Michigan benefits from long-sighted ties building with Chinese

Updated: 2014-03-03 12:00

By Michael Barris (China Daily USA)

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In business, Rick Snyder says, deals are not the way to success - "It's building a relationship that goes on for years".

That, for the Michigan governor, was the value of the Detroit Chinese Business Association's (DCBA) Chinese New Year Gala. The black-tie affair at the Cobo Center in downtown Detroit not only celebrated the Year of the Horse: it highlighted the non-profit group's nearly two decades of developing and promoting US-China business, trades and exchanges.

The key to being successful "is not about transactions", the first-term Republican governor told the audience in the ballroom along the frigid Detroit waterfront. "It's about building a relationship that goes on for years; and doing something that people too often take for granted - earning trust."

Early last month, the 55-year-old former venture capitalist, CEO and accountant formally announced he would seek a second term as governor of Michigan, a state known as the center of the US automotive industry. The three major US automakers - General Motors Co, Ford Motor Co and Chrysler Group LLC - all have their headquarters within the Detroit metropolitan area.

In an impromptu media scrum after his speech, Snyder, who has pursued relations with China in three trade missions in as many years, told reporters that he hopes to make yet another China trip after the November election. "It will be difficult to do it before then, but hopefully in a later part of the year we'll make another trip," he said.

This state of 9.9 million in the Great Lakes area of the Midwestern US with 8.4 percent unemployment is crawling back from a US economic downturn that hit the automotive industry hard. At the gala, Snyder pronounced Detroit as already heading back from the depths of its historic bankruptcy filing, citing the downtown core's nearly 100 percent residential occupancy rate. The state wants China trade - especially with the country on track to become the world's second largest consumer market by 2015. In 2012, China was Michigan's third largest export market, with $3.3 billion in export sales.

Asked by China Daily how he would characterize the China-Michigan relationship, the governor called it "strong but still evolving".

Michigan benefits from long-sighted ties building with Chinese

You "have to build over time", the governor said. "So we've come a long way from my first trip in terms of the relationships that have been built. But I want to see them get stronger and stronger. We need to build that relationship trust with China."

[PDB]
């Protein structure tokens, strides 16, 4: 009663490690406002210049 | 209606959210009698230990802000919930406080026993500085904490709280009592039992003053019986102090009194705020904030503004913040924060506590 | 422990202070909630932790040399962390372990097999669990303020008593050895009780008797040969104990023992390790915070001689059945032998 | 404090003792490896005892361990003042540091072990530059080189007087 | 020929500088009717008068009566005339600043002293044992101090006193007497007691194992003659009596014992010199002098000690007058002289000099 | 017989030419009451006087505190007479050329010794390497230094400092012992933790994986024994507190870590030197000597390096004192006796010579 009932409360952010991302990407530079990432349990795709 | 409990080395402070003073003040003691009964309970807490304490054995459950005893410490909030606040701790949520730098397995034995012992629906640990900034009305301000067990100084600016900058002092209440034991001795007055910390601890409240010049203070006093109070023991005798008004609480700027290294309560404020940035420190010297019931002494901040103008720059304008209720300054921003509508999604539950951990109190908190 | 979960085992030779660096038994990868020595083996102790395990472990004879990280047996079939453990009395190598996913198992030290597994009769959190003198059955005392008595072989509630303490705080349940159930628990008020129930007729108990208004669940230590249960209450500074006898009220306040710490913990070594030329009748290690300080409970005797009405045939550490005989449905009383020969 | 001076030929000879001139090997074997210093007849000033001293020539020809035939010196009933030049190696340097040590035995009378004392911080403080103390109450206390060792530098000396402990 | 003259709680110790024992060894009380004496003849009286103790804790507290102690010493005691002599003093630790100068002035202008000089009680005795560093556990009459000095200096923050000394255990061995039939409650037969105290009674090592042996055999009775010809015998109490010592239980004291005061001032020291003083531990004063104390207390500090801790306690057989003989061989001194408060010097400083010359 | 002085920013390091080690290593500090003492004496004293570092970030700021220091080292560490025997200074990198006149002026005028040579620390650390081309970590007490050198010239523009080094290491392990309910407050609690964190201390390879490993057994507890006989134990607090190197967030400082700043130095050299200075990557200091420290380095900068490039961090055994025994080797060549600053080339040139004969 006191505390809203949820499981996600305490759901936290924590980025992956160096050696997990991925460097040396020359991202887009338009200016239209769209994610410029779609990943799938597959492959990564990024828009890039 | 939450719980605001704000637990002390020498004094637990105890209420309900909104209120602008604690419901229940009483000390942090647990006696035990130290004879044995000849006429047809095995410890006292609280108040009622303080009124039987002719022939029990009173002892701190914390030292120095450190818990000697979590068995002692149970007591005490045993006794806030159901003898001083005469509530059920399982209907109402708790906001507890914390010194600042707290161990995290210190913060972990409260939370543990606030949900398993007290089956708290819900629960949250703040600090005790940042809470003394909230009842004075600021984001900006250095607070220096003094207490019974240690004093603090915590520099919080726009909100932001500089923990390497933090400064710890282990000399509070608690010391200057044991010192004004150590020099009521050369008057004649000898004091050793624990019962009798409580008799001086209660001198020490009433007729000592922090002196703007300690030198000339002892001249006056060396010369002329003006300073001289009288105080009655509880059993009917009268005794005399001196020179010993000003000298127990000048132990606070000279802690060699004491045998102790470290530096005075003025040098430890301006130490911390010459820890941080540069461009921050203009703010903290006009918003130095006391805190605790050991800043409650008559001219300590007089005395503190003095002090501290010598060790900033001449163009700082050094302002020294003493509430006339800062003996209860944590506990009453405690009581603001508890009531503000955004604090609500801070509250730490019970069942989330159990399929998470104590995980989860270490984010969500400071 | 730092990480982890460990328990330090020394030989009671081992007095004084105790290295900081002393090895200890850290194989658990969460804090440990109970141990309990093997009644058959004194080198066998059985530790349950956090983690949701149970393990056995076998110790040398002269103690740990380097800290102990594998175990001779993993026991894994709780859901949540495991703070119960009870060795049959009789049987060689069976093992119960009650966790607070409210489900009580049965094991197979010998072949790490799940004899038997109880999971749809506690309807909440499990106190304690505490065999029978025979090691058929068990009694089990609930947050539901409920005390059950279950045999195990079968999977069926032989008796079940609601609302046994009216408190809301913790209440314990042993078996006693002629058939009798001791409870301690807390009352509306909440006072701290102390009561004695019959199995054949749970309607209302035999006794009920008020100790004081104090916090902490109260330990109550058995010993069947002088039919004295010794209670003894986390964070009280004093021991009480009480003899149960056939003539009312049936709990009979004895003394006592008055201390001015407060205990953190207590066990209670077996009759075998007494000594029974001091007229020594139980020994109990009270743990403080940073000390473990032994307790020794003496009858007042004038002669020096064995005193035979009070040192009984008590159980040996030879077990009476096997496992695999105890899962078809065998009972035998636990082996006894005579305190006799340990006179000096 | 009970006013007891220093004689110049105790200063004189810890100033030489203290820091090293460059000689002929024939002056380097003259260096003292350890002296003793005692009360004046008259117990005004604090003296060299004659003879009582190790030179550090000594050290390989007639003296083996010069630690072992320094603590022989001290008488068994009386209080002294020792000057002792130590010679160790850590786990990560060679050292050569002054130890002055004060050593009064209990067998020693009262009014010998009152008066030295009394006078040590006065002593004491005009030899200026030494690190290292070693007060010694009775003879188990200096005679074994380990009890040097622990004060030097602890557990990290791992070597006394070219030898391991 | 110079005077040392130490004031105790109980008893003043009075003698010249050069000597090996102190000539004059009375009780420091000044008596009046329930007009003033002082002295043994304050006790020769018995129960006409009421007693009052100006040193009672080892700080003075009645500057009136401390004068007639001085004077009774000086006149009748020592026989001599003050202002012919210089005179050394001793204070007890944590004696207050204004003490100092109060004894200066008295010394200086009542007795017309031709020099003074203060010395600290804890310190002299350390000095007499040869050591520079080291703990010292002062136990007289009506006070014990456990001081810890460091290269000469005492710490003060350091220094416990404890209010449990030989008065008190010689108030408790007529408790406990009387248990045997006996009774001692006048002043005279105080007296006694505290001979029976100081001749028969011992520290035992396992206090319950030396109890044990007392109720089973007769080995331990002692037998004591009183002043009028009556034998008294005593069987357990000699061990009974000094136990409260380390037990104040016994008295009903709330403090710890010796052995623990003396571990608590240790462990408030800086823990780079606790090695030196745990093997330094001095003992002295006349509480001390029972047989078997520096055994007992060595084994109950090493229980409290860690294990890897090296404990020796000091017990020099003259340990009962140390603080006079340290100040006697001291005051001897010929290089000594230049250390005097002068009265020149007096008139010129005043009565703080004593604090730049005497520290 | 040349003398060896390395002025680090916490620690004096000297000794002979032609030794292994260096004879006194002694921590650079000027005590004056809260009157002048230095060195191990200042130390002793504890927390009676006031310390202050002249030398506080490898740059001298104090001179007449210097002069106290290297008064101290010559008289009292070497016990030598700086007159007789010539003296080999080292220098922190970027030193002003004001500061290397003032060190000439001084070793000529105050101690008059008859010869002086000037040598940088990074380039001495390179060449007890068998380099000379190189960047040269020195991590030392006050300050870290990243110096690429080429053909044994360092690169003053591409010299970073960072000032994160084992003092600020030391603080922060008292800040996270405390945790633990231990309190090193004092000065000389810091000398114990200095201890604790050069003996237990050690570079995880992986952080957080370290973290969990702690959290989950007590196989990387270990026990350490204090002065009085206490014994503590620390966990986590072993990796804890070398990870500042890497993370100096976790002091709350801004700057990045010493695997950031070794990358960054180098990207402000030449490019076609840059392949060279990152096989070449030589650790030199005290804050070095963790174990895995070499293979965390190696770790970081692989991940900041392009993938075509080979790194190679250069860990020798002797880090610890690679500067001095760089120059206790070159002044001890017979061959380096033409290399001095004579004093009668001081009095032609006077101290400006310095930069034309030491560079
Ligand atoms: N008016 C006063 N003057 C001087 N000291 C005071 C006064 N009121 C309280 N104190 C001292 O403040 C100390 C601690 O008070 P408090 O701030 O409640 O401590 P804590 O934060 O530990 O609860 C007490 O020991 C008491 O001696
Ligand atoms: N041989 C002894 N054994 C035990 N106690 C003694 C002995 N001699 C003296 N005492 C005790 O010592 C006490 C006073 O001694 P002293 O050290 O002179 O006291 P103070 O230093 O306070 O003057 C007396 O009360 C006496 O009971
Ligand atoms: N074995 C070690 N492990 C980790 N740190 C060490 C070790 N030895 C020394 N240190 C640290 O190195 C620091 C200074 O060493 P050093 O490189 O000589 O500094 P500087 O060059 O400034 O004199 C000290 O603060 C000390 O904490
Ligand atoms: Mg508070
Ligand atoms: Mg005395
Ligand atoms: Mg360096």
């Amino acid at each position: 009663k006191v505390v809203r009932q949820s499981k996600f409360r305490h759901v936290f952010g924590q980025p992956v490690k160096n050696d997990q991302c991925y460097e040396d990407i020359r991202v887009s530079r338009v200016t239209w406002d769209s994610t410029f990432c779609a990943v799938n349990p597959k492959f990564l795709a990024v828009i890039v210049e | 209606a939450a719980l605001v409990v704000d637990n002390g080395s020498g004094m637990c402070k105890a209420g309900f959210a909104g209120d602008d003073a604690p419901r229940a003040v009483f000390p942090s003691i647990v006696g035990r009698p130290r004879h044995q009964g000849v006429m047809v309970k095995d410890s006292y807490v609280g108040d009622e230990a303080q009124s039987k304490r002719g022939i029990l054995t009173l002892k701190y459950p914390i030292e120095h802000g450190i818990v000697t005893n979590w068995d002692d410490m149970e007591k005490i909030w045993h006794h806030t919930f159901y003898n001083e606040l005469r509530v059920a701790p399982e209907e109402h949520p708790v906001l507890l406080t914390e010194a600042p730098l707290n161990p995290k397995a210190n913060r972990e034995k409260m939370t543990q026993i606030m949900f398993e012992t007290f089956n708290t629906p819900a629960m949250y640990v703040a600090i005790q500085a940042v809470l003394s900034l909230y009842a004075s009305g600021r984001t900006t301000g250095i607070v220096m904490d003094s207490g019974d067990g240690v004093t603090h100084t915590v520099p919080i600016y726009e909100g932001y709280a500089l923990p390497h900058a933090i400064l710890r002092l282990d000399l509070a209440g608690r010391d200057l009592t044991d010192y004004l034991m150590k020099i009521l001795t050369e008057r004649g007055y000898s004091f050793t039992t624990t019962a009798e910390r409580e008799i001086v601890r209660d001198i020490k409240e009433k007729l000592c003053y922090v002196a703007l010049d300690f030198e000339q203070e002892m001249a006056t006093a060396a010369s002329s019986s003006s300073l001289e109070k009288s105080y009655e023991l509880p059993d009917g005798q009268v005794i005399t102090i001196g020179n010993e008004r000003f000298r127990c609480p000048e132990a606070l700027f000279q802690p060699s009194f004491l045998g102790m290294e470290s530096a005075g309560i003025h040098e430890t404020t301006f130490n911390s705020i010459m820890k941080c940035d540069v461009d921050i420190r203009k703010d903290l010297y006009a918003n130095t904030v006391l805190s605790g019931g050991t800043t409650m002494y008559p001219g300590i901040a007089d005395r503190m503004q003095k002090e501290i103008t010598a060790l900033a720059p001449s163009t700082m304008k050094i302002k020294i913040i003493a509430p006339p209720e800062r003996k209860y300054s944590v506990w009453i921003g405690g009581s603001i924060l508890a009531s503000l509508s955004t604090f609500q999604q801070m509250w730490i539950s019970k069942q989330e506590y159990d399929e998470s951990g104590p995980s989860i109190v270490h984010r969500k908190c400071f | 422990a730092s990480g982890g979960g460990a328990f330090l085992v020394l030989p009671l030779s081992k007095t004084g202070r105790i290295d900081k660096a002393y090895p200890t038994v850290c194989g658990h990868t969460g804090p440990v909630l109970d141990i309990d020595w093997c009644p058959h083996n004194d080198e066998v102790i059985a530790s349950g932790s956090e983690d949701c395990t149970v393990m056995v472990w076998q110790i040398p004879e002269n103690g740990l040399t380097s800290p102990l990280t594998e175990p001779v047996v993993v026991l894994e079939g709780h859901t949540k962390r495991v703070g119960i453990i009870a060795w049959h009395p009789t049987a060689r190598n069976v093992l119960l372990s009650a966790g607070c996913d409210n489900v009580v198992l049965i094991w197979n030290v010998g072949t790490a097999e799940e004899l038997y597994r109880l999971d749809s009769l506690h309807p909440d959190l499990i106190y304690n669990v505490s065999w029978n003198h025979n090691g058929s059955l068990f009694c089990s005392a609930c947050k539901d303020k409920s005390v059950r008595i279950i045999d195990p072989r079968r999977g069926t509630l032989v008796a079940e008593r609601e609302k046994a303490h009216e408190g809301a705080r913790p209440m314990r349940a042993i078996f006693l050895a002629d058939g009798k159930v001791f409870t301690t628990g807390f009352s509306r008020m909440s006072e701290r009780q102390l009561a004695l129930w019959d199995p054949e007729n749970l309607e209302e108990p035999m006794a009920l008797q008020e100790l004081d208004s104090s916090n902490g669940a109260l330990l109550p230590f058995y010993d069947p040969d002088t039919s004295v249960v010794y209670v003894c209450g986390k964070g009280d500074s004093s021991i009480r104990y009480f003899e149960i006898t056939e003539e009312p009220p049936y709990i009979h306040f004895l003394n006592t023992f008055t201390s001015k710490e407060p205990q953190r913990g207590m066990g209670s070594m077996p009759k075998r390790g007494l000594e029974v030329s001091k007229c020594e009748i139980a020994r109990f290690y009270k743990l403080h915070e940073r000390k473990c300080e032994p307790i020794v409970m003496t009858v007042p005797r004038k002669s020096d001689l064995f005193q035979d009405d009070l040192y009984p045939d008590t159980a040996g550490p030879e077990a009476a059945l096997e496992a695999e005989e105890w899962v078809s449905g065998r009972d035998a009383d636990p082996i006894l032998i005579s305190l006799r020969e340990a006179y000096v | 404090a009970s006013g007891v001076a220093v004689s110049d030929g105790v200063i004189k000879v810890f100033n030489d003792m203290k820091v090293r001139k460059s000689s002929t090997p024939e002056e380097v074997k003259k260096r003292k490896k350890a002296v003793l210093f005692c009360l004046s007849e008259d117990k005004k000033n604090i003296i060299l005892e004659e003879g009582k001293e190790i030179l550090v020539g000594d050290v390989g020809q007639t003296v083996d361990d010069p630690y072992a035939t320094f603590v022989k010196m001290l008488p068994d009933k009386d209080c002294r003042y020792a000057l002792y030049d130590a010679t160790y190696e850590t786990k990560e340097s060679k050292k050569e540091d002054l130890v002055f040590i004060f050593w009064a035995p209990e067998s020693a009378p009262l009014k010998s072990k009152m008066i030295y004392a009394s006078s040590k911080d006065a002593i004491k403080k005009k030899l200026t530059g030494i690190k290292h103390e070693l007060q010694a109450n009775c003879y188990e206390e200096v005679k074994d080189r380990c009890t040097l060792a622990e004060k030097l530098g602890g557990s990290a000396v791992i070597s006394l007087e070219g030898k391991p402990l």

Snyder termed Detroit, whose bankruptcy filing last summer capped off a 60-year slide for the city, "one of the great value opportunities not only in the United States, but in the world". Investors can pick up high-end properties in the Motor City at a fraction of the cost of comparable properties elsewhere in the country.

In October, Shanghai-based property developer Dongdu International Group acquired the former headquarters of the Detroit Free Press and the David Stott building for $4.2 million and $9.4 million, respectively. DDI said at the time it "carefully researched" the properties and "appreciated their heritage" as well as the local business community's drive to rejuvenate Detroit.

DDI board member Eddie Wang, one of the speakers at Thursday's gala, said his company aims to redevelop the properties but also "to continue with acquisitions". The impetus for that spree comes partly from policies in China aimed at cooling off an overheated housing market motivating DDI and other Chinese commercial property companies to hunt deals abroad.

Wang's remarks set the stage for Hai'an county mayor Weidong Lu, another gala guest and speaker, to sign a memorandum of understanding the next day with Oakland County Executive L. Brooks Patterson. The agreement will open up future investment, educational opportunities and cultural exchanges between Oakland, a county of 1.2 million with some of the most affluent US communities, and Hai'an, a county of 1 million residents in Jiangsu province. Magni Group Inc, a Birmingham, Michigan-based supplier of protective metal coatings to the automotive industry, has agreed to expand operations and build a plant in Hai'an, Patterson said.

"For the past two years the delegation from Hai'an has been our most frequent international guest," Patterson said in a statement. "They have been here four times in the past two years. I've heard it said that when we meet for the first time, we're acquaintances. Our second meeting, we become friends. After our third meeting, we become old friends. And with this, our sixth meeting, we've become like family."

All of which proves, as Detroit-area advocates of more trade with China are finding out, that relationships are hard work.

Contact the writer at michaelbarris@chinadailyusa.com.

(China Daily USA 03/03/2014 page2)